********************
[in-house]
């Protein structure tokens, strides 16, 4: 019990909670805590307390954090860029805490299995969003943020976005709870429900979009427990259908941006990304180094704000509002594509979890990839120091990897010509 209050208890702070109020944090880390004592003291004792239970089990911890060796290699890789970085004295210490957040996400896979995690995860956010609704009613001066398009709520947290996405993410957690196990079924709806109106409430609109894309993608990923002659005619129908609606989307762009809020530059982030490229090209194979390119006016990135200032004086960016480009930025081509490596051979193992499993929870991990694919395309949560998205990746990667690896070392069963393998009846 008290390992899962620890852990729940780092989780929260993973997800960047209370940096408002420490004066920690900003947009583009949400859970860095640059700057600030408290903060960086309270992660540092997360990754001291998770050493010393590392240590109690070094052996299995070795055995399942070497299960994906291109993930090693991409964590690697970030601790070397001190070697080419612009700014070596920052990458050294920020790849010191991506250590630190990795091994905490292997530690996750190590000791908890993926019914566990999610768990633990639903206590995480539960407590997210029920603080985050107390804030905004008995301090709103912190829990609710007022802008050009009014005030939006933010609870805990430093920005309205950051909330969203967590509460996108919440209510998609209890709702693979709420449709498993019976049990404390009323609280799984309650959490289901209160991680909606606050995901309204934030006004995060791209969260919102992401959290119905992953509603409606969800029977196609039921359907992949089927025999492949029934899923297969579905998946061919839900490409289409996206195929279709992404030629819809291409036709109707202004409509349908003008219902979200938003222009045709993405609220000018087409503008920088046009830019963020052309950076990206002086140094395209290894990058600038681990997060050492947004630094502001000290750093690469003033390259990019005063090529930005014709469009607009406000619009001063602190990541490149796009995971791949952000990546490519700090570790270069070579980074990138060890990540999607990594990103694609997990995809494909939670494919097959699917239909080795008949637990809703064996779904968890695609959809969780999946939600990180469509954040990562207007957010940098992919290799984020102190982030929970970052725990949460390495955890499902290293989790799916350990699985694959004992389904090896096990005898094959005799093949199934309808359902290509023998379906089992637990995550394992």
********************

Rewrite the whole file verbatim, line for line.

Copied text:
[in-house]
């Protein structure tokens, strides 16, 4: 019990909670805590307390954090860029805490299995969003943020976005709870429900979009427990259908941006990304180094704000509002594509979890990839120091990897010509 209050208890702070109020944090880390004592003291004792239970089990911890060796290699890789970085004295210490957040996400896979995690995860956010609704009613001066398009709520947290996405993410957690196990079924709806109106409430609109894309993608990923002659005619129908609606989307762009809020530059982030490229090209194979390119006016990135200032004086960016480009930025081509490596051979193992499993929870991990694919395309949560998205990746990667690896070392069963393998009846 008290390992899962620890852990729940780092989780929260993973997800960047209370940096408002420490004066920690900003947009583009949400859970860095640059700057600030408290903060960086309270992660540092997360990754001291998770050493010393590392240590109690070094052996299995070795055995399942070497299960994906291109993930090693991409964590690697970030601790070397001190070697080419612009700014070596920052990458050294920020790849010191991506250590630190990795091994905490292997530690996750190590000791908890993926019914566990999610768990633990639903206590995480539960407590997210029920603080985050107390804030905004008995301090709103912190829990609710007022802008050009009014005030939006933010609870805990430093920005309205950051909330969203967590509460996108919440209510998609209890709702693979709420449709498993019976049990404390009323609280799984309650959490289901209160991680909606606050995901309204934030006004995060791209969260919102992401959290119905992953509603409606969800029977196609039921359907992949089927025999492949029934899923297969579905998946061919839900490409289409996206195929279709992404030629819809291409036709109707202004409509349908003008219902979200938003222009045709993405609220000018087409503008920088046009830019963020052309950076990206002086140094395209290894990058600038681990997060050492947004630094502001000290750093690469003033390259990019005063090529930005014709469009607009406000619009001063602190990541490149796009995971791949952000990546490519700090570790270069070579980074990138060890990540999607990594990103694609997990995809494909939670494919097959699917239909080795008949637990809703064996779904968890695609959809969780999946939600990180469509954040990562207007957010940098992919290799984020102190982030929970970052725990949460390495955890499902290293989790799916350990699985694959004992389904090896096990005898094959005799093949199934309808359902290509023998379906089992637990995550394992």